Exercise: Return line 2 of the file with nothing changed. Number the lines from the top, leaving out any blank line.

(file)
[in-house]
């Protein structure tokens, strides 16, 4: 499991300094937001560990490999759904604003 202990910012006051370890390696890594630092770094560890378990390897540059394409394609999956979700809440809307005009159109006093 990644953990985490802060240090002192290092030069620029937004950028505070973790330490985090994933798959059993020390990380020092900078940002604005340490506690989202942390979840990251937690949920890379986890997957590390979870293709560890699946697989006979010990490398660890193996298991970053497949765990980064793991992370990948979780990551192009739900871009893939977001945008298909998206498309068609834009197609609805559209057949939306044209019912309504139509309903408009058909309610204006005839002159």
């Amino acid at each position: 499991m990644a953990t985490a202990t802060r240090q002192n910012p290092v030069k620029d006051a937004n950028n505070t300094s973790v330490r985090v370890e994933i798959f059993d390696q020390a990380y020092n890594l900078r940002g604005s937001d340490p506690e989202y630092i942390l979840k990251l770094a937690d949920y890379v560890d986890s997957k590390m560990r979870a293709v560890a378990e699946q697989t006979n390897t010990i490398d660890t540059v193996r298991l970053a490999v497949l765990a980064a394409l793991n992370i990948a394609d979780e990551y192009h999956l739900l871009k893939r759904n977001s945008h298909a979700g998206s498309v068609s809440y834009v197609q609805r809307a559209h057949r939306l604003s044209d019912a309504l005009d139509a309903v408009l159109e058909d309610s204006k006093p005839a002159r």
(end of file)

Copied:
């Protein structure tokens, strides 16, 4: 499991300094937001560990490999759904604003 202990910012006051370890390696890594630092770094560890378990390897540059394409394609999956979700809440809307005009159109006093 990644953990985490802060240090002192290092030069620029937004950028505070973790330490985090994933798959059993020390990380020092900078940002604005340490506690989202942390979840990251937690949920890379986890997957590390979870293709560890699946697989006979010990490398660890193996298991970053497949765990980064793991992370990948979780990551192009739900871009893939977001945008298909998206498309068609834009197609609805559209057949939306044209019912309504139509309903408009058909309610204006005839002159």